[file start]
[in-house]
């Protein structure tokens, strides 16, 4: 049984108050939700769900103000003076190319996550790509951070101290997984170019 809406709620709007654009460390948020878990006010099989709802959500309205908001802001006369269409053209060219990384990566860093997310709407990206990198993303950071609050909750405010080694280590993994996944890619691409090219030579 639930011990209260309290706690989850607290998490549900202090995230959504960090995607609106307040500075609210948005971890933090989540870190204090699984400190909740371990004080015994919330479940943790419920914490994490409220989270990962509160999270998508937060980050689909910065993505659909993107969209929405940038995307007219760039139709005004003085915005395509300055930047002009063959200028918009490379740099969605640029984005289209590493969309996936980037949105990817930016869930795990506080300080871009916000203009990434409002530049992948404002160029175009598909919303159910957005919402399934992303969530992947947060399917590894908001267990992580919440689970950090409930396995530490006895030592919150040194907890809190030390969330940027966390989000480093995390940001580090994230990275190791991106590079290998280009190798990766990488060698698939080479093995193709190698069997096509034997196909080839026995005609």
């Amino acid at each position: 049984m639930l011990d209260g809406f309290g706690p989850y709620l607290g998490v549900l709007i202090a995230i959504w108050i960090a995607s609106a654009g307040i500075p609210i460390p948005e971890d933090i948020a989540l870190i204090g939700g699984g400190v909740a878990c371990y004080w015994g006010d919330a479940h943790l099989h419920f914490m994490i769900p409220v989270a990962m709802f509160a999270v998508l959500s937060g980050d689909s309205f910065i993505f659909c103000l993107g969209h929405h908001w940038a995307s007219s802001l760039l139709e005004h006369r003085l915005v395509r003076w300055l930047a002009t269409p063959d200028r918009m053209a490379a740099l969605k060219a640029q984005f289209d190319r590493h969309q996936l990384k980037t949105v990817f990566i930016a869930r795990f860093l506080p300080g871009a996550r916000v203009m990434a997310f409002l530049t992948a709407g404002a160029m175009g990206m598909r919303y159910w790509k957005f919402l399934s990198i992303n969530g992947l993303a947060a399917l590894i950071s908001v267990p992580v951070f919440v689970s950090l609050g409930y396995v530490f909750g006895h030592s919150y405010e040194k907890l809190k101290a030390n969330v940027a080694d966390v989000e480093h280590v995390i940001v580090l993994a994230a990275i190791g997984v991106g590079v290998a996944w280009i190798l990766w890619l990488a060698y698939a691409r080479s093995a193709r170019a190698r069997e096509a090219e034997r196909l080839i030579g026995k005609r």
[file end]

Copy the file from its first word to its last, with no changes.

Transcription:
[in-house]
């Protein structure tokens, strides 16, 4: 049984108050939700769900103000003076190319996550790509951070101290997984170019 809406709620709007654009460390948020878990006010099989709802959500309205908001802001006369269409053209060219990384990566860093997310709407990206990198993303950071609050909750405010080694280590993994996944890619691409090219030579 639930011990209260309290706690989850607290998490549900202090995230959504960090995607609106307040500075609210948005971890933090989540870190204090699984400190909740371990004080015994919330479940943790419920914490994490409220989270990962509160999270998508937060980050689909910065993505659909993107969209929405940038995307007219760039139709005004003085915005395509300055930047002009063959200028918009490379740099969605640029984005289209590493969309996936980037949105990817930016869930795990506080300080871009916000203009990434409002530049992948404002160029175009598909919303159910957005919402399934992303969530992947947060399917590894908001267990992580919440689970950090409930396995530490006895030592919150040194907890809190030390969330940027966390989000480093995390940001580090994230990275190791991106590079290998280009190798990766990488060698698939080479093995193709190698069997096509034997196909080839026995005609």
């Amino acid at each position: 049984m639930l011990d209260g809406f309290g706690p989850y709620l607290g998490v549900l709007i202090a995230i959504w108050i960090a995607s609106a654009g307040i500075p609210i460390p948005e971890d933090i948020a989540l870190i204090g939700g699984g400190v909740a878990c371990y004080w015994g006010d919330a479940h943790l099989h419920f914490m994490i769900p409220v989270a990962m709802f509160a999270v998508l959500s937060g980050d689909s309205f910065i993505f659909c103000l993107g969209h929405h908001w940038a995307s007219s802001l760039l139709e005004h006369r003085l915005v395509r003076w300055l930047a002009t269409p063959d200028r918009m053209a490379a740099l969605k060219a640029q984005f289209d190319r590493h969309q996936l990384k980037t949105v990817f990566i930016a869930r795990f860093l506080p300080g871009a996550r916000v203009m990434a997310f409002l530049t992948a709407g404002a160029m175009g990206m598909r919303y159910w790509k957005f919402l399934s990198i992303n969530g992947l993303a947060a399917l590894i950071s908001v267990p992580v951070f919440v689970s950090l609050g409930y396995v530490f909750g006895h030592s919150y405010e040194k907890l809190k101290a030390n969330v940027a080694d966390v989000e480093h280590v995390i940001v580090l993994a994230a990275i190791g997984v991106g590079v290998a996944w280009i190798l990766w890619l990488a060698y698939a691409r080479s093995a193709r170019a190698r069997e096509a090219e034997r196909l080839i030579g026995k005609r």